I’ll be discussing the business value of engagement today at ONACamp Phoenix.
I believe that deep engagement on three levels is essential to the success of news organizations in the digital marketplace:
- Newsrooms and individual journalists need to engage our communities effectively to produce outstanding journalism.
- News organizations need to engage communities in marketing our content.
- Engagement provides excellent opportunities to make money serving business customers.
I’ve blogged already about some of these ideas and I hope to elaborate in coming weeks on others. But I’ll elaborate a bit on all three here:
I’ve blogged considerably before about engagement techniques that elevate our journalism:
- Live coverage produces deep engagement by just working differently in covering the events and breaking news we already cover. This kind of coverage keeps people on our sites for extended periods, sometimes hours. If we can’t figure out how to make money from all that attention, we aren’t smart enough to survive in the digital marketplace.
- Effective social-media engagement in doing better journalism helps our promotional efforts on social media.
- Community networks help drive traffic to our sites and theirs and present opportunities that we haven’t fully seized yet for selling advertising in blog networks or giving local-news widgets including ad units to network members.
- I think news organizations should host group blogs in areas of community interest and activity: religion, education, youth sports, music, community clubs. No one would have the responsibility of maintaining a solo blog, but everyone’s efforts would produce content and attract interest that would help other contributors. Community organizations and individuals would get publicity they crave and the news org would get content of interest to the community and related advertising inventory. (I’m surprised that I haven’t blogged about this possibility yet, though I have talked about it several times. I’m not aware of anyone who has tried it yet.)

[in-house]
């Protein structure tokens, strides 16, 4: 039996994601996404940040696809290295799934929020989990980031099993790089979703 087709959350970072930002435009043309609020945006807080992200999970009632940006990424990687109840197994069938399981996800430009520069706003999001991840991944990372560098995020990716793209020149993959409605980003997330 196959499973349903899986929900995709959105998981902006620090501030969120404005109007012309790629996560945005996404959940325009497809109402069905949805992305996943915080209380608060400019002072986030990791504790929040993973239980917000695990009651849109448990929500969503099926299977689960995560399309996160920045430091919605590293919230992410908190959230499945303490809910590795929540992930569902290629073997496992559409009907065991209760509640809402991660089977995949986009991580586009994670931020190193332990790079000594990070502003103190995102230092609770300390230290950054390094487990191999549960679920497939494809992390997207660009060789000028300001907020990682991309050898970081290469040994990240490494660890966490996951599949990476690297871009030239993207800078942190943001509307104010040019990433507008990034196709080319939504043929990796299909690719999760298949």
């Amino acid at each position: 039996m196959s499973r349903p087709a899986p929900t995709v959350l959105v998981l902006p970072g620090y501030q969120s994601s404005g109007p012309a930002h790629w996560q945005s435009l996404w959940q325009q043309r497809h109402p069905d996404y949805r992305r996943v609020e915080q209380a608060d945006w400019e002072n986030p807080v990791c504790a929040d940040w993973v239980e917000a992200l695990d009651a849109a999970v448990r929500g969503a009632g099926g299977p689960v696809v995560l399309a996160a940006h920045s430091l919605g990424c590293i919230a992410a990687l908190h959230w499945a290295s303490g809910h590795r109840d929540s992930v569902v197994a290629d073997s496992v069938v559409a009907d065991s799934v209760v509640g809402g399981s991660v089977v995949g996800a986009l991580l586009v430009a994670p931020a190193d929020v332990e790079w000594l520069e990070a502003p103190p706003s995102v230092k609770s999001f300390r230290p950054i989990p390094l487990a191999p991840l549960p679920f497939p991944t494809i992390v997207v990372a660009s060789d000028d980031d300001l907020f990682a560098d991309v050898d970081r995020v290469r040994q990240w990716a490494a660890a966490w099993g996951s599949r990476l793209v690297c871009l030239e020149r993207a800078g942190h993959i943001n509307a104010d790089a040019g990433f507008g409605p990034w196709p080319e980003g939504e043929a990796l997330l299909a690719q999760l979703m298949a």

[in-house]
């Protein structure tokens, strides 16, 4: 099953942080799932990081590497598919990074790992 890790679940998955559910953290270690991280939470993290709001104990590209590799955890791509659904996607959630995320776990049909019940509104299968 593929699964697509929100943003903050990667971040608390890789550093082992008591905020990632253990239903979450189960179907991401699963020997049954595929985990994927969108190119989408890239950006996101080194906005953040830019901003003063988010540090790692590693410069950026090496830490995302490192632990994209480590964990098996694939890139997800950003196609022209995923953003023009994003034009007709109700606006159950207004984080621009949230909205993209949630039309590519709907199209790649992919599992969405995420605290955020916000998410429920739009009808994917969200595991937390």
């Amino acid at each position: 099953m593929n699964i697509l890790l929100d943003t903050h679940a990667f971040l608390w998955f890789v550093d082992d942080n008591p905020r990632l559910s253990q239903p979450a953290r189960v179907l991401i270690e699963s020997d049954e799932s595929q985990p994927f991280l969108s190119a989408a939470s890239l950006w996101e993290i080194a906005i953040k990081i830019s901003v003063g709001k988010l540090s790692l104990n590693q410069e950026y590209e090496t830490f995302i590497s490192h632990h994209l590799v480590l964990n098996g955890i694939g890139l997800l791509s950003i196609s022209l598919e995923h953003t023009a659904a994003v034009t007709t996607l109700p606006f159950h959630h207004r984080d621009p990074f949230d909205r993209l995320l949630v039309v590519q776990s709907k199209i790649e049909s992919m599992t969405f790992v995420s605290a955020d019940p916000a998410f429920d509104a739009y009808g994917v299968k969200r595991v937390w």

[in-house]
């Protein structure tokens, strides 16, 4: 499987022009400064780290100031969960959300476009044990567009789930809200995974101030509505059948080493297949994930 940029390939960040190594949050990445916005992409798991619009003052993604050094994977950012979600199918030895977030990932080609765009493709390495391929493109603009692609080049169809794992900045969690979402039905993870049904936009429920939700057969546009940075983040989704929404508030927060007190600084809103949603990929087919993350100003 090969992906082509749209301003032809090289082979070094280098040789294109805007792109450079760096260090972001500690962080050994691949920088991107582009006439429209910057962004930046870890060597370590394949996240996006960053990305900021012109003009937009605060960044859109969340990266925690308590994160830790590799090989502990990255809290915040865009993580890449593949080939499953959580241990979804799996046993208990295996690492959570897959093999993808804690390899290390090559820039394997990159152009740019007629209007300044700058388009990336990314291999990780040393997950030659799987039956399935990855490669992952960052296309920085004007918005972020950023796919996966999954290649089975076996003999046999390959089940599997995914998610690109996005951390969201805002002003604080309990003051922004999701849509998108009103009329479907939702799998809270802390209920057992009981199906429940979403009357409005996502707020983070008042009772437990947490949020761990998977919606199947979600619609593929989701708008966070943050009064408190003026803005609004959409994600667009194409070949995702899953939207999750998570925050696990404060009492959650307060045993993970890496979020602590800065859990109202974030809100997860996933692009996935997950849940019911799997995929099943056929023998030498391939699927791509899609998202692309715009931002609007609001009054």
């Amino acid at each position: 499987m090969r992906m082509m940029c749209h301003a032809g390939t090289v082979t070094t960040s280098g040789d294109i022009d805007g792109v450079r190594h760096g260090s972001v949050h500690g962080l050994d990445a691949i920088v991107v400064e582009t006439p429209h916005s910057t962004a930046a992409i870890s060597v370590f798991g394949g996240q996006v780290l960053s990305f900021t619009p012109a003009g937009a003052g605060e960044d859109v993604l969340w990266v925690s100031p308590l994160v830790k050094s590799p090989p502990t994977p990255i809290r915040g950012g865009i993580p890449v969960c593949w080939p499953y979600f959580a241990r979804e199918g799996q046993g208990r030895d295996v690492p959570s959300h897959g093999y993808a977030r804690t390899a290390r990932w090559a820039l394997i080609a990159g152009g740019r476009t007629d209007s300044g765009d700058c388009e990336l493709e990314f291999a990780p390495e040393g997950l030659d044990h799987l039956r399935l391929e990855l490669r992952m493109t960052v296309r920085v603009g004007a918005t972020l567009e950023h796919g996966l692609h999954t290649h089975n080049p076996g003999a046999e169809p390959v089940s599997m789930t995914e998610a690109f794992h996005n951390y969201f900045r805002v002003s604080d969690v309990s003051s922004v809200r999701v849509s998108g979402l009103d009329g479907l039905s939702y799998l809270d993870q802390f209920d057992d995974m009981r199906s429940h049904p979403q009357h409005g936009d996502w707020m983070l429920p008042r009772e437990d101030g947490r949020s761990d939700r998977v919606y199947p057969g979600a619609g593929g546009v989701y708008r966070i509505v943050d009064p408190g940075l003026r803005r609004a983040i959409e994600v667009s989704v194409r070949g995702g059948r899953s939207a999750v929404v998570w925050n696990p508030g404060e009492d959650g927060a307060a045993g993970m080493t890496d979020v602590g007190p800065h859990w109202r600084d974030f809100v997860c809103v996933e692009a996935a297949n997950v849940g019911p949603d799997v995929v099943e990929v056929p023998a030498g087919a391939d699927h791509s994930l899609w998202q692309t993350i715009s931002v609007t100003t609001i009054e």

Contests can be editorial content, marketing, advertising or some combination of all three. In my Digital First Media days, I highlighted various seasonal types of contests: winter, spring, fall, Valentine’s Day. Even if the content is editorial, a contest presents a sponsorship opportunity that should bring in revenue.
Marketing your content
Newspapers have generations of experience promoting our print content. When I had newspaper routes back in the 1960s, the Columbus Citizen-Journal offered its carriers bicycles, radios and other prizes for signing up new subscribers. We need to update our game for the digital marketplace.
Someone somewhere in a news organization – newsroom, marketing, circulation – should be reaching out to the audiences who will be most interested in the content we’re producing each day. Don’t just post your stories on your own Facebook page or Twitter account. Look for community (or regional or national) groups that might be interested in different stories you produce. By posting on their Facebook pages and groups or their blogs, tweeting at them, messaging them directly, call your work to the attention of the audiences and influencers who are most interested in that day’s stories. If you see a popular hashtag relating to a topic you’re covering, use that hashtag in the tweets about your story.